Control Panel Templates

The control panel is built using Twig templates, so extending it with new pages should feel familiar if you’ve worked with Twig on the front end.

Plugins can define templates within the templates/ folder within their base source folder. Templates within there can be referenced using the plugin’s handle as the template path prefix.

For example if a plugin’s handle is foo and it has a templates/bar.twig template, that template could be accessed by going to /admin/foo/bar, or from Twig by including/extending foo/bar (or foo/bar.twig).

Modules can have templates too, but they will need to manually define a template root before they are accessible.

Looking to support full-page interfaces and slideouts? Check out the new control panel screens API.

# Page Templates

To add a new full page to the control panel, create a template that extends the _layouts/cp.twig (opens new window) template.

At a minimum, your template should set a title variable and define a content block:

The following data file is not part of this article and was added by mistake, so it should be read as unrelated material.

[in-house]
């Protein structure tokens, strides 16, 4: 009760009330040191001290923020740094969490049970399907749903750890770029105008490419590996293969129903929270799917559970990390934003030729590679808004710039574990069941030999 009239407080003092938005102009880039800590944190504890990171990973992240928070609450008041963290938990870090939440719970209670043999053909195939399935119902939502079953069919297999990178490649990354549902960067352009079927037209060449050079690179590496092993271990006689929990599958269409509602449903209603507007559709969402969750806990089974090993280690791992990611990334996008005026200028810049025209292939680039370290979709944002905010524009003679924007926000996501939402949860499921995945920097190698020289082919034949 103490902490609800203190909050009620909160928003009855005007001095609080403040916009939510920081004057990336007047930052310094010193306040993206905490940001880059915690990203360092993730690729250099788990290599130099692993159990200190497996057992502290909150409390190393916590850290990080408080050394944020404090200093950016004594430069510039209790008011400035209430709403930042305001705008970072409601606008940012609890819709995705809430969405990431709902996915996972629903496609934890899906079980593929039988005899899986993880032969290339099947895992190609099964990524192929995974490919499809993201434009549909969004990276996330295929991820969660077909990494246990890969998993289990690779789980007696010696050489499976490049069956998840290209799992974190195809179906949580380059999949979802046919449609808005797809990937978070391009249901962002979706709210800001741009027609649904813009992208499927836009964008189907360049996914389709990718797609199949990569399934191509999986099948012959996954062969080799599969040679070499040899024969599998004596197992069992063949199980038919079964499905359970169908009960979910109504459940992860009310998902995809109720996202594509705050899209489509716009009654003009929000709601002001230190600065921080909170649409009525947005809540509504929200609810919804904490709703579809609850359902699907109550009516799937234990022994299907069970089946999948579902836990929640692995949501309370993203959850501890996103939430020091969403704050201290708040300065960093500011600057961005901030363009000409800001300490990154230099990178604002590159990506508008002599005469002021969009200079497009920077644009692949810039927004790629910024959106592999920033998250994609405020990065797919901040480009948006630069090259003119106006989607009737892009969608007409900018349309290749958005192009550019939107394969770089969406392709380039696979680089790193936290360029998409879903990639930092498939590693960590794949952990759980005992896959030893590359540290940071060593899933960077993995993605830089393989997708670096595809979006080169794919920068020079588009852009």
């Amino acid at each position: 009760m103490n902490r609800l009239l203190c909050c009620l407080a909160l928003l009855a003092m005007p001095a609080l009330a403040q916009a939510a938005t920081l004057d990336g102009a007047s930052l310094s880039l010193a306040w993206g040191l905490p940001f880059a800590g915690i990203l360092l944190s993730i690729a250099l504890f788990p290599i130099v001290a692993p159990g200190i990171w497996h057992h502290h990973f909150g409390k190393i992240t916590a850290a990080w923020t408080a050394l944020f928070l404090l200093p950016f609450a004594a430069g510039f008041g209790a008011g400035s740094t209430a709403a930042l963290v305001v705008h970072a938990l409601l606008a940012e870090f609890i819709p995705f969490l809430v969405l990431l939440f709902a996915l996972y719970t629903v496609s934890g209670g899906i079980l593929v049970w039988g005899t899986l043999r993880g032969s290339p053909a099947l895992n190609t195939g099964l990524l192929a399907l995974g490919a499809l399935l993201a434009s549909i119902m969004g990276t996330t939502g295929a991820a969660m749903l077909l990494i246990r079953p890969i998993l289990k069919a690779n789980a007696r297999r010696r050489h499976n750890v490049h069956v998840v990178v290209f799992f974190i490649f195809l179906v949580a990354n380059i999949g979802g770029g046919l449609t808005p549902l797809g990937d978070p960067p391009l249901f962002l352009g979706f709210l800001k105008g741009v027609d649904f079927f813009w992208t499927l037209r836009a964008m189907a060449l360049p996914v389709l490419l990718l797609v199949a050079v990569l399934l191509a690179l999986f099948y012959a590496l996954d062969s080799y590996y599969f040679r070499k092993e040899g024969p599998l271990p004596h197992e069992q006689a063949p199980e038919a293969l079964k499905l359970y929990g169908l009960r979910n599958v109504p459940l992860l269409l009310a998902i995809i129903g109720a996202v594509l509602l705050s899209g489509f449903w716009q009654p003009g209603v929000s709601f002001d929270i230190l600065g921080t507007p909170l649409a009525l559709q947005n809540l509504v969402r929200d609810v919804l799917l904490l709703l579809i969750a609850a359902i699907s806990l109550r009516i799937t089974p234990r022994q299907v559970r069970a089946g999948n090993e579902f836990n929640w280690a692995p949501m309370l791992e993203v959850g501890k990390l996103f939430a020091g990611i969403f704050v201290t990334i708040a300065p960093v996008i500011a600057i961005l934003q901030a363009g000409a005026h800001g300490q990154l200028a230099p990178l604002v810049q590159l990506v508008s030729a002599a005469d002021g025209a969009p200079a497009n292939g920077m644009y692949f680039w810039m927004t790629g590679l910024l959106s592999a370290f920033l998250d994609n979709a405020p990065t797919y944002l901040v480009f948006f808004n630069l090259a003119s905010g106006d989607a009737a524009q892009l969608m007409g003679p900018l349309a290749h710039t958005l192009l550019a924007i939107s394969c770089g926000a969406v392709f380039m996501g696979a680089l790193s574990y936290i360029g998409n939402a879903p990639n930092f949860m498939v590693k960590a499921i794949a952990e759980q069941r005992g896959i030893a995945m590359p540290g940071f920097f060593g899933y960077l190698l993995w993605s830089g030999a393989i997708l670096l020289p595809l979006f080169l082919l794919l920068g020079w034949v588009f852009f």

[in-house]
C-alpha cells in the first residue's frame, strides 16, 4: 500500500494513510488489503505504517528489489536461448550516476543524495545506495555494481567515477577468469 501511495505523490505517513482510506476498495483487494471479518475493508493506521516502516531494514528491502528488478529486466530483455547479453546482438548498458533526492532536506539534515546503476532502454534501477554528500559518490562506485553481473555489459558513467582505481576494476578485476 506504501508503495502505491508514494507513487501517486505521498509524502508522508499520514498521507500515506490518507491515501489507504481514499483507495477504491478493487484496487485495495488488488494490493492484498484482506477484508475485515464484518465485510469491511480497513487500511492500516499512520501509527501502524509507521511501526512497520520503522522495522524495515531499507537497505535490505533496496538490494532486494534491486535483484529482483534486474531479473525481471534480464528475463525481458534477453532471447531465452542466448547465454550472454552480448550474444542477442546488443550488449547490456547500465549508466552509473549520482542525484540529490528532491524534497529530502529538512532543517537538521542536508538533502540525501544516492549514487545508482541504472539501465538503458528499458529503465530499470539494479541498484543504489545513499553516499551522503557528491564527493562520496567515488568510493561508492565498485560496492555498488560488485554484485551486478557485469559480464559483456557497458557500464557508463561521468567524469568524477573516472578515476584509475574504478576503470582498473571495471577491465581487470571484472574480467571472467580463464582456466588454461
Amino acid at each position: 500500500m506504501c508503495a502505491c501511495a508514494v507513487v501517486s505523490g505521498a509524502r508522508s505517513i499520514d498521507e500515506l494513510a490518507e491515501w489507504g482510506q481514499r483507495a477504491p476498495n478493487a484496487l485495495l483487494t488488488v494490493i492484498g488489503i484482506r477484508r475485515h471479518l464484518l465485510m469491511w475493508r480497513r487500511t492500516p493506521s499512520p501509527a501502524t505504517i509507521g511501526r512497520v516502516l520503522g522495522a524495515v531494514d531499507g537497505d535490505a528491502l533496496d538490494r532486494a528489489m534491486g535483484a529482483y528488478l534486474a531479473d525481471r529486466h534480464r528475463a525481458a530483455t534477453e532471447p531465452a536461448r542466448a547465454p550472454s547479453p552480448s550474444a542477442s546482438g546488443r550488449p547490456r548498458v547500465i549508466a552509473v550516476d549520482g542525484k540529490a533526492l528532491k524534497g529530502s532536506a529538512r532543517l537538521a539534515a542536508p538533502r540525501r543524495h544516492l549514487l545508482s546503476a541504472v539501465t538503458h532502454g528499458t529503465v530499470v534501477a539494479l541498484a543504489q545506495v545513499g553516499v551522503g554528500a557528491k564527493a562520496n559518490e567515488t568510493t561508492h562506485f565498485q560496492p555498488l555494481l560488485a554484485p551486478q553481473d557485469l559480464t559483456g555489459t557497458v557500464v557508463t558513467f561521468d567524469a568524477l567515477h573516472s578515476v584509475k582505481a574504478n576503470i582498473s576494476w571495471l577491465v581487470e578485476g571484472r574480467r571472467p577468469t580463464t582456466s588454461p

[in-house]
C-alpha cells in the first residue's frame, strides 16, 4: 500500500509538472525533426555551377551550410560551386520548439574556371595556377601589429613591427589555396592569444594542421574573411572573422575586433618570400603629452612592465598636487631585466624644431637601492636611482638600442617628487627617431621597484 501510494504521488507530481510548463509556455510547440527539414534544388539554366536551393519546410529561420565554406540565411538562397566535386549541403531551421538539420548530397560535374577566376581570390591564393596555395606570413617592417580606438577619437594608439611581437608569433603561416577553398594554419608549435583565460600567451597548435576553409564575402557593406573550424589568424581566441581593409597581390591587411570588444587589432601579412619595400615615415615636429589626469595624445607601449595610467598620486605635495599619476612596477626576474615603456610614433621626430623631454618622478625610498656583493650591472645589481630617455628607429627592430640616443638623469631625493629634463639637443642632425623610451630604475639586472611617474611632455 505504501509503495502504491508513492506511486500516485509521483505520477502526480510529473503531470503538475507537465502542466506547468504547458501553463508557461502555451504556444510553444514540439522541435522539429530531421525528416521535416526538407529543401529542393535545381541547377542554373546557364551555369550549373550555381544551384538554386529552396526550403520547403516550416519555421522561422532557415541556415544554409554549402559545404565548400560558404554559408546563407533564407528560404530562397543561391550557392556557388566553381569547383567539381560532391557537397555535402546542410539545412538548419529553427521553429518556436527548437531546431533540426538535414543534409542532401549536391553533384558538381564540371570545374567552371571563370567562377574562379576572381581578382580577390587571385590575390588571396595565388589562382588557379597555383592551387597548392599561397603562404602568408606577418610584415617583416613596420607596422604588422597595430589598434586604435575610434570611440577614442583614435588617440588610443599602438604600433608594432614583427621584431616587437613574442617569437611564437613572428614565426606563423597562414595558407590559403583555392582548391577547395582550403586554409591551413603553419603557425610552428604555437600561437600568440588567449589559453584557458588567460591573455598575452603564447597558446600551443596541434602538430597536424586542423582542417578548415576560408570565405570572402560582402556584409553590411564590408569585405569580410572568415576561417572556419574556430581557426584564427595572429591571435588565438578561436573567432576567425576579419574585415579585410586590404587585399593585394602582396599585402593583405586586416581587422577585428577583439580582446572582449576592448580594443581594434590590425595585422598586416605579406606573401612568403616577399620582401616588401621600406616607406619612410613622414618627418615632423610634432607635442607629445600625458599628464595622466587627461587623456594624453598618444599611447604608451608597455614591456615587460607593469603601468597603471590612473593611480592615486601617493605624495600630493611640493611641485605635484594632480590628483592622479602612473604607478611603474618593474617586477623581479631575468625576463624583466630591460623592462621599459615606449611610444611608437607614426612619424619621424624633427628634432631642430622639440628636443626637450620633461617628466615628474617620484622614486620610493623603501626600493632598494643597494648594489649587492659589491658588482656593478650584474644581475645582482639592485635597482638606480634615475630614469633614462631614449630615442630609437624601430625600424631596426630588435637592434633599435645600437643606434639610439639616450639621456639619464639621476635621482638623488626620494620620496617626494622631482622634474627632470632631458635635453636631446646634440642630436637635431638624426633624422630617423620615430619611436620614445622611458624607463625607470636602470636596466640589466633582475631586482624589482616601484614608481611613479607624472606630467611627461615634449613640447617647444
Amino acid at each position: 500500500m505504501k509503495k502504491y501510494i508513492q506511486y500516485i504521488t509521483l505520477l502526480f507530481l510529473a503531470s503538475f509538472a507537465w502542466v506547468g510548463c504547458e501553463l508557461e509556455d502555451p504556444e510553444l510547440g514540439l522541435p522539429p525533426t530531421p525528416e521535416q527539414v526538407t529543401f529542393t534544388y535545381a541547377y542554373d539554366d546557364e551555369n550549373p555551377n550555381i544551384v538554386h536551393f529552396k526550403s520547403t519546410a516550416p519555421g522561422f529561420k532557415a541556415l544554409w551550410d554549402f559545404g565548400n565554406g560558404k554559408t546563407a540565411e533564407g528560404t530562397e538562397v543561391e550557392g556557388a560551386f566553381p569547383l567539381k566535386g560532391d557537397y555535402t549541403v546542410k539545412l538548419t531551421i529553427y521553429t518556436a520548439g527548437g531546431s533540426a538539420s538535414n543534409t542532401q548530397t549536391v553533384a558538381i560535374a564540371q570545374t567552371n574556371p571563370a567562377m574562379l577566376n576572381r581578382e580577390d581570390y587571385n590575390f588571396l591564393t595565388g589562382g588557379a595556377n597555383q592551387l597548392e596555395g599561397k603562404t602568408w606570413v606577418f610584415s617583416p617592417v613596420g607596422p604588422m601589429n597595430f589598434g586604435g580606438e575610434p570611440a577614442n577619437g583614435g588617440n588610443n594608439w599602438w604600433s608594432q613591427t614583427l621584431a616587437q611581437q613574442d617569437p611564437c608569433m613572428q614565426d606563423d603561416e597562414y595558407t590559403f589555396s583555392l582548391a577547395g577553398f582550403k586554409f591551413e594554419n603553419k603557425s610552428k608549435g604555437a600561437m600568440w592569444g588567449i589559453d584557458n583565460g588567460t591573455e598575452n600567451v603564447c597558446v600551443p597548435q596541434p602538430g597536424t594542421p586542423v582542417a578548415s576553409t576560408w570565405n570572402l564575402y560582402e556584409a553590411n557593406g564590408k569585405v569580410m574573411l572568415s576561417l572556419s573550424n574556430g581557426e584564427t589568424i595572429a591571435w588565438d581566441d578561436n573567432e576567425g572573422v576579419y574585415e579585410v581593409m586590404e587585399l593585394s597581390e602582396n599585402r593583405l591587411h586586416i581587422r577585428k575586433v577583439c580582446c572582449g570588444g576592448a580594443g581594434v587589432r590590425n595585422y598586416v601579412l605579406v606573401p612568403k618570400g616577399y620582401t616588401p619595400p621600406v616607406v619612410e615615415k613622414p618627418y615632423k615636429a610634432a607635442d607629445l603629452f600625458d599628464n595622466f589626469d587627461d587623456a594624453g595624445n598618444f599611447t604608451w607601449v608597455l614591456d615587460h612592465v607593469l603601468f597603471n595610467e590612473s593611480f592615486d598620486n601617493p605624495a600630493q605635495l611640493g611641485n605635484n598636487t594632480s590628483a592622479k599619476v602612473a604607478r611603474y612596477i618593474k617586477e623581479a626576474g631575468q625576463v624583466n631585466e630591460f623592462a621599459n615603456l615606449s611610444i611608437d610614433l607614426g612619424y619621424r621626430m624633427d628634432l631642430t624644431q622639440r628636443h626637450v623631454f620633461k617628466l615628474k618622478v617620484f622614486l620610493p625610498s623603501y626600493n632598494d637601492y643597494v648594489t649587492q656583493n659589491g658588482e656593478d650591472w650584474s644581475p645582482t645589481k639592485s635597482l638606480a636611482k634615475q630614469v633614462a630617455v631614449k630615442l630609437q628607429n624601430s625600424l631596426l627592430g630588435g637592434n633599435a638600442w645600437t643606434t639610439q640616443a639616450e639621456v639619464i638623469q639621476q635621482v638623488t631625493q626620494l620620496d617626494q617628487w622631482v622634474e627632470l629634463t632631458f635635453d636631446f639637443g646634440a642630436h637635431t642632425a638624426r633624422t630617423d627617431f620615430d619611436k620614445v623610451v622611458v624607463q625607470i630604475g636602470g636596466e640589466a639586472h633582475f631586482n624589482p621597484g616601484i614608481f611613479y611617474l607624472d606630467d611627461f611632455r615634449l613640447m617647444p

{% extends "_layouts/cp.twig" %}
{% set title = "Page Title"|t('plugin-handle') %}

{% block content %}
  <p>Page content goes here</p>
{% endblock %}

# Supported Variables

The following variables are supported by the _layouts/cp.twig template:

Variable Description
title The page title.
bodyClass An array of class names that should be added to the <body> tag.
fullPageForm Whether the entire page should be wrapped in one big <form> element (see Form Pages).
crumbs An array of breadcrumbs (see Adding Breadcrumbs).
tabs An array of tabs (see Adding Tabs).
selectedTab The ID of the selected tab.
showHeader Whether the page header should be shown (true by default).
mainAttributes A hash of HTML attributes that should be added to the <main> tag.

# Available Blocks

The _layouts/cp template defines the following blocks, which your template can extend:

Block Outputs
actionButton The primary Save button.
content The page’s main content.
contextMenu An optional context menus beside the page title (e.g. the revision menu on Edit Entry pages).
details The page’s right sidebar content.
footer The page’s footer content.
header The page’s header content, including the page title and other header elements.
pageTitle The page title (rendered within the header block).
sidebar The page’s left sidebar content.
toolbar The page’s toolbar content.

# Adding Breadcrumbs

To add breadcrumbs to your page, define a crumbs variable, set to an array of the breadcrumbs.

Each breadcrumb should be represented as a hash with the following keys:

Key Description
label The breadcrumb label.
url The URL that the breadcrumb should link to.